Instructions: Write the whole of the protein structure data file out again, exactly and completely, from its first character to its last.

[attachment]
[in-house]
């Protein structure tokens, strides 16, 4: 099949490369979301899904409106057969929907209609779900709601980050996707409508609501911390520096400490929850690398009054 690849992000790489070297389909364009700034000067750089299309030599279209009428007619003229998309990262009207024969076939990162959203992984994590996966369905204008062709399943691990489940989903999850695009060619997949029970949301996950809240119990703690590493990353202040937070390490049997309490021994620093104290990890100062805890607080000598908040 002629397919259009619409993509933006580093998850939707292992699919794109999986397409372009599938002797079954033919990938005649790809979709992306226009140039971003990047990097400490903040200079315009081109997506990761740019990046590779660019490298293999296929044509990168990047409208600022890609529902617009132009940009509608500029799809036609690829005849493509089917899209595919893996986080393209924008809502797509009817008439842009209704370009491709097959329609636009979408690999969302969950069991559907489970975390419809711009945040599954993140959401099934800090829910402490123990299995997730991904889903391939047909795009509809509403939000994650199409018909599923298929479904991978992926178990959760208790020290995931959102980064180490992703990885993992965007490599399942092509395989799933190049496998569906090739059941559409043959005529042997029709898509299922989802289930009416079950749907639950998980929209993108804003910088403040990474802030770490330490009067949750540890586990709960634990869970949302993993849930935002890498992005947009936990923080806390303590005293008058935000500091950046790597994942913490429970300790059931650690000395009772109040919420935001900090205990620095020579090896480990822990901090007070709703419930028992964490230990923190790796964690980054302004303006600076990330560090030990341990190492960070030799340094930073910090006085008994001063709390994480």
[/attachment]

[in-house]
């Protein structure tokens, strides 16, 4: 099949490369979301899904409106057969929907209609779900709601980050996707409508609501911390520096400490929850690398009054 690849992000790489070297389909364009700034000067750089299309030599279209009428007619003229998309990262009207024969076939990162959203992984994590996966369905204008062709399943691990489940989903999850695009060619997949029970949301996950809240119990703690590493990353202040937070390490049997309490021994620093104290990890100062805890607080000598908040 002629397919259009619409993509933006580093998850939707292992699919794109999986397409372009599938002797079954033919990938005649790809979709992306226009140039971003990047990097400490903040200079315009081109997506990761740019990046590779660019490298293999296929044509990168990047409208600022890609529902617009132009940009509608500029799809036609690829005849493509089917899209595919893996986080393209924008809502797509009817008439842009209704370009491709097959329609636009979408690999969302969950069991559907489970975390419809711009945040599954993140959401099934800090829910402490123990299995997730991904889903391939047909795009509809509403939000994650199409018909599923298929479904991978992926178990959760208790020290995931959102980064180490992703990885993992965007490599399942092509395989799933190049496998569906090739059941559409043959005529042997029709898509299922989802289930009416079950749907639950998980929209993108804003910088403040990474802030770490330490009067949750540890586990709960634990869970949302993993849930935002890498992005947009936990923080806390303590005293008058935000500091950046790597994942913490429970300790059931650690000395009772109040919420935001900090205990620095020579090896480990822990901090007070709703419930028992964490230990923190790796964690980054302004303006600076990330560090030990341990190492960070030799340094930073910090006085008994001063709390994480």